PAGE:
NAFTALI: But the plan that's presented to him is not what he wants. It's a huge invasion, a noisy beach. It's going to look like a U.S. invasion at Cuba. So he says to the CIA, we can't be associated with this. I want something that is believably Cuba.
RON OPPEN, WTVJ, MIAMI: This is Ron Oppen in Miami. I'm standing in one of the many anti-Castro recruiting places scattered throughout the city.
FELIX RODRIGUEZ, VETERAN OF THE BAY OF PIGS INVASION: The great (inaudible) we're anti-communist. So when we found there was something against Castro, we learned where there was a recruiting center, now we just approached them and joined. We had no idea it was the CIA.
UNIDENTIFIED MALE: Since two o'clock this morning, men and boys have been filing through this store behind me, anxious to join the fight in Cuba against Fidel Castro's government.
MICHAEL DOBBS, AUTHOR, ONE MINUTE TO MIDNIGHT: They were mainly Cuban exiles. They hated Castro. They thought that they could amount to a small scale invasion which would gather more and more support until it ended up dethroning the regime.
UNIDENTIFIED MALE: Cuban businessmen, doctors, white-collar workers, men who once drove taxis always hoping the muscle of the United States would sustain them.
RODRIGUEZ: We thought United States being behind this operation, there was no way we were going to lose, and we wrong.
UNIDENTIFIED MALE: Full force of invaders landed at a semi isolated resort area on the south coast of Cuba as the bay they have picked (ph).
UNIDENTIFIED MALE: Castro alerted his small air force and his large army and raced towards the sea.
UNIDENTIFIED MALE: The showdown came at dawn but the rebels managed to move only 20 miles in land and those able to move beach to beach were trapped in swamp or high road.
UNIDENTIFIED MALE: (Foreign Language).
UNIDENTIFIED MALE: All moved the revolutionary forces which are shooting down Yankee plans and are smashing the invaders of the land.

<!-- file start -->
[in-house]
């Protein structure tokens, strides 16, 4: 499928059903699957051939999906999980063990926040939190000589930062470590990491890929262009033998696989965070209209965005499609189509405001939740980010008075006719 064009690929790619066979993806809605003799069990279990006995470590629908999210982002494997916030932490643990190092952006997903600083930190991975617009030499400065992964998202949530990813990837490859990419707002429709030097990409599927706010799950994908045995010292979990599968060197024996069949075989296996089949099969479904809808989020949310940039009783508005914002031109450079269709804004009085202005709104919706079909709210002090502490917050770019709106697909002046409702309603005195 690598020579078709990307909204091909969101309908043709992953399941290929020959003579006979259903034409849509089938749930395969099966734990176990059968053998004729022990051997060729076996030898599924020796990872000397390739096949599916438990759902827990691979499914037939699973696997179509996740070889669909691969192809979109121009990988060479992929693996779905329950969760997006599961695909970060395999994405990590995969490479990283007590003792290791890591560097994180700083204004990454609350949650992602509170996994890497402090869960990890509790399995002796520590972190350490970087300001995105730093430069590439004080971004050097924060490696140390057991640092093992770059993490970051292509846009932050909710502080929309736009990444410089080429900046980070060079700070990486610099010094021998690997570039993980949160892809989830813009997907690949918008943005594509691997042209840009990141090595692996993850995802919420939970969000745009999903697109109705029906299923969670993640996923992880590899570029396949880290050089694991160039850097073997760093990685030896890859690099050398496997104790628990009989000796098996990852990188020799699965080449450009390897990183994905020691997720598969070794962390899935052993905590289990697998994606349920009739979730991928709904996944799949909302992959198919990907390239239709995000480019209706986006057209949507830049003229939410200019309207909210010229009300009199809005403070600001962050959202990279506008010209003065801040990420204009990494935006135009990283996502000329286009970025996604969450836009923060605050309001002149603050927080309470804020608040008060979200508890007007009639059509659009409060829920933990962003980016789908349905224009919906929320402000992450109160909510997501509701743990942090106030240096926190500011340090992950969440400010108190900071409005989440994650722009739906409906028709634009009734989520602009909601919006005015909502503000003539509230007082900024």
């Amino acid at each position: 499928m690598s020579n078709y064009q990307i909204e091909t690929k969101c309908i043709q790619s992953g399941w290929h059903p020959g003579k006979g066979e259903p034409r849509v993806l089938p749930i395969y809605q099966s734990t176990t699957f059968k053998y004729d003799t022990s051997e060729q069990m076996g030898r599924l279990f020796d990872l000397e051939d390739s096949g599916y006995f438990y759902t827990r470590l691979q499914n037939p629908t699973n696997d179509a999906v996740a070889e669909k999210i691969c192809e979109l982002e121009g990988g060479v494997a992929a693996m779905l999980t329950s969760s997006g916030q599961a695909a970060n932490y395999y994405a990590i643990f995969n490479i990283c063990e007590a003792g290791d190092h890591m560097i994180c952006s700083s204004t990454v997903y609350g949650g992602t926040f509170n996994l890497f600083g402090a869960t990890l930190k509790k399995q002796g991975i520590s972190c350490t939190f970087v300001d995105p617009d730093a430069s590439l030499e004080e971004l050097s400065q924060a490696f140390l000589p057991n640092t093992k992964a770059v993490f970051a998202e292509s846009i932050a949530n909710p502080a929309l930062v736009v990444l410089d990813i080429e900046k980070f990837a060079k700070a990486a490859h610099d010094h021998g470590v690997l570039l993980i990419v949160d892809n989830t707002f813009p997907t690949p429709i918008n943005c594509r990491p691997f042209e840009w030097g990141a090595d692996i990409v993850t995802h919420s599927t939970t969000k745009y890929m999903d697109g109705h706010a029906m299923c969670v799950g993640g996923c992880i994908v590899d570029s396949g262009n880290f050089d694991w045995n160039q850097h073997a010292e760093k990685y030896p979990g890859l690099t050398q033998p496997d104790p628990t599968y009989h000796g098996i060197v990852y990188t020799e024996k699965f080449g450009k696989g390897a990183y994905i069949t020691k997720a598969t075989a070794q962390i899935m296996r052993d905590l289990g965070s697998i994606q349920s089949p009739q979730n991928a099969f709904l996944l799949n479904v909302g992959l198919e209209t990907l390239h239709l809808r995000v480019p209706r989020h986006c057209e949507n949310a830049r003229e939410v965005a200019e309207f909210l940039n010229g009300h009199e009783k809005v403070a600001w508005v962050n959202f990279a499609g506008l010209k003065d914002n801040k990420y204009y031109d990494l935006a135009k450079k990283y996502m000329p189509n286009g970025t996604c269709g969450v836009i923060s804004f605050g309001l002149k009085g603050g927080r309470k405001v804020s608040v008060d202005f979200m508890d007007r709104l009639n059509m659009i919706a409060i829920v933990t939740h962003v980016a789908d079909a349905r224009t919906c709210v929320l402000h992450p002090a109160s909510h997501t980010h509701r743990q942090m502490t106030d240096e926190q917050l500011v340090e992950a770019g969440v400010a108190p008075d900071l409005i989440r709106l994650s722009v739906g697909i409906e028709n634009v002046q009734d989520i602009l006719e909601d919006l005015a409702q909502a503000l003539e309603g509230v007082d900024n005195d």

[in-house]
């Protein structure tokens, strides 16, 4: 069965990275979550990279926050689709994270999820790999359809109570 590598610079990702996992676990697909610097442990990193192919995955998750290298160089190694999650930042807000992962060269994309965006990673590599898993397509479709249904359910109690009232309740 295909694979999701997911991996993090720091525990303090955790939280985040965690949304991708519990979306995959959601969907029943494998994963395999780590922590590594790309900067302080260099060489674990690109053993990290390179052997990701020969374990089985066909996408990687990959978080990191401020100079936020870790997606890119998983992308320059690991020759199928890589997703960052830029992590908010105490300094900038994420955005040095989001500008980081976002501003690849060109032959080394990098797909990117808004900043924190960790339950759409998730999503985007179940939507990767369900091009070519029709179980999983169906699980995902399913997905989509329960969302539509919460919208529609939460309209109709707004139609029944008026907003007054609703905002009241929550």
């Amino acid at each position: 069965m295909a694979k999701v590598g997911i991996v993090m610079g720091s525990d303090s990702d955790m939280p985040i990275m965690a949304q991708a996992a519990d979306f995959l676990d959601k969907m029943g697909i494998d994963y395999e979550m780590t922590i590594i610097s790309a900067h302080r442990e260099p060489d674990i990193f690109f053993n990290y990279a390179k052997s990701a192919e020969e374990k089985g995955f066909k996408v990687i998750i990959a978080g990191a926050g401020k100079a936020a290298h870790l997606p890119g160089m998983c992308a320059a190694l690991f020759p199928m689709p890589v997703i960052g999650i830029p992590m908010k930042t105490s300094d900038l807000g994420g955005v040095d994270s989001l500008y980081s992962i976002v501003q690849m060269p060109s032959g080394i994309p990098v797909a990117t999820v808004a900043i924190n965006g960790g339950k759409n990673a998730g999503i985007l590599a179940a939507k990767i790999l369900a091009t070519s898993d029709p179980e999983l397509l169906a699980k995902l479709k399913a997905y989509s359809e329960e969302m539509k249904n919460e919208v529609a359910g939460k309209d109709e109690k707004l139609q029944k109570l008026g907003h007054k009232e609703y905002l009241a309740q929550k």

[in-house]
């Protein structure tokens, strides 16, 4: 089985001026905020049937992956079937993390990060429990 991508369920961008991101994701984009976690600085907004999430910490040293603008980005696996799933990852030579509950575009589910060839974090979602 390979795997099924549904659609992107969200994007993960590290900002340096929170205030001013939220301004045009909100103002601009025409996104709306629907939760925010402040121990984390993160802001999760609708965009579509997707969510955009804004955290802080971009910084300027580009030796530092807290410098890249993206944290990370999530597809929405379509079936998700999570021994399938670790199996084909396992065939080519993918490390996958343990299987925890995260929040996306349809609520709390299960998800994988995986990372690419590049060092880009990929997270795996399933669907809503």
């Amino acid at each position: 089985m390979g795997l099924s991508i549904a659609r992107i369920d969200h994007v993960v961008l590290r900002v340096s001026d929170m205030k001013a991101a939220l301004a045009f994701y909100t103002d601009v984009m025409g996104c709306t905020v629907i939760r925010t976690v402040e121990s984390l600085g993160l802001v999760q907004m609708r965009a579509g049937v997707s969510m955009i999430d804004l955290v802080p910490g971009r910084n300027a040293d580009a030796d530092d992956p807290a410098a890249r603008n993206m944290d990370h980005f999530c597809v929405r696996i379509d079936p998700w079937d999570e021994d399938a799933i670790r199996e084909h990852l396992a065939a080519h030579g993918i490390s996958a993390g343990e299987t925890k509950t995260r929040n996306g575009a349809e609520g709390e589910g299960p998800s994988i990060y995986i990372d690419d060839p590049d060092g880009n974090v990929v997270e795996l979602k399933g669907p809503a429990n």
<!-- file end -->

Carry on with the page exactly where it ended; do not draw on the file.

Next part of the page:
The Castro controlled television network is parading prisoners captured on the beaches of (inaudible) before the cameras for public interrogation.
UNIDENTIFIED MALE: One rider had called that they have picked (ph) the perfect failure. It was a tragedy on the beach and in Washington.
WALTER CRONKIT, CBS NEWS ANCHOR: Out of the news of this week, the attempt of Cuban exiles to reestablish a foothold in their homeland. The Mexico failure that became a strategic defeat for Cuban democracy and American trustee (ph).
RAUL ROA, CUBAN ADMINISTRATOR TO THE UNITED NATIONS: If (inaudible) imperialistic (inaudible) on the government of the United States.
UNIDENTIFIED MALE: United States has committed no aggression against Cuba and no offensive has been launched from Florida or from any other part of the United States.
MAX HOLLAND, AUTHOR AND HISTORIAN: The American role is immediately exposed. No one believes that this isn't happening that some American helped.
RICHARD KALLSEN, CBS NEWS: The leader of the free world has been humiliated on its own doorstep. Castro has prevailed over Kennedy at least for the moment and it will take a long time to destroy that image.
KALB: It was a calamity. Kennedy had been totally misinformed by American intelligence about the strength of the anti-communist movement and the fact that when these poor people arrived on the beaches in Cuba, they were decimated.
CRONKIT: Only landings themselves, Stuart, how large were they actually?
STUART NOVINS, CBS NEWS: Best indications, Walter, there were about 300 men and all over the weapons they could carry. Unmistakably clear, Walter, from all the evidence available that the CIA planned this operation. It was the CIA that established the revolutionary council by saying through the dissident factions get together or else.
UNIDENTIFIED MALE: Today, in his newest conference, the president acknowledged the failure and took the responsibility for it.
KENNEDY: Detailed discussions are not to conceal responsibility because I'm the responsible officer of the government. Victory has 100 fathers and defeat is an orphan.
HOLLAND: The Russians, I think, see this as evidence of young, feckless, inexperienced president.
DALLEK: Kennedy privately goes around saying, "How could I've been so stupid?" He's full of self incrimination.
UNIDENTIFIED MALE: Kennedy listen to the experts, CIA, the military, a little bit too much and they were wrong.
DALLEK: The lesson he learns from this is not to trust the CIA.
(COMMERCIAL BREAK) UNIDENTIFIED MALE: After the Bay of Pigs, Kennedy was more anxious than ever to meet with Khrushchev because he knew that he had screwed up.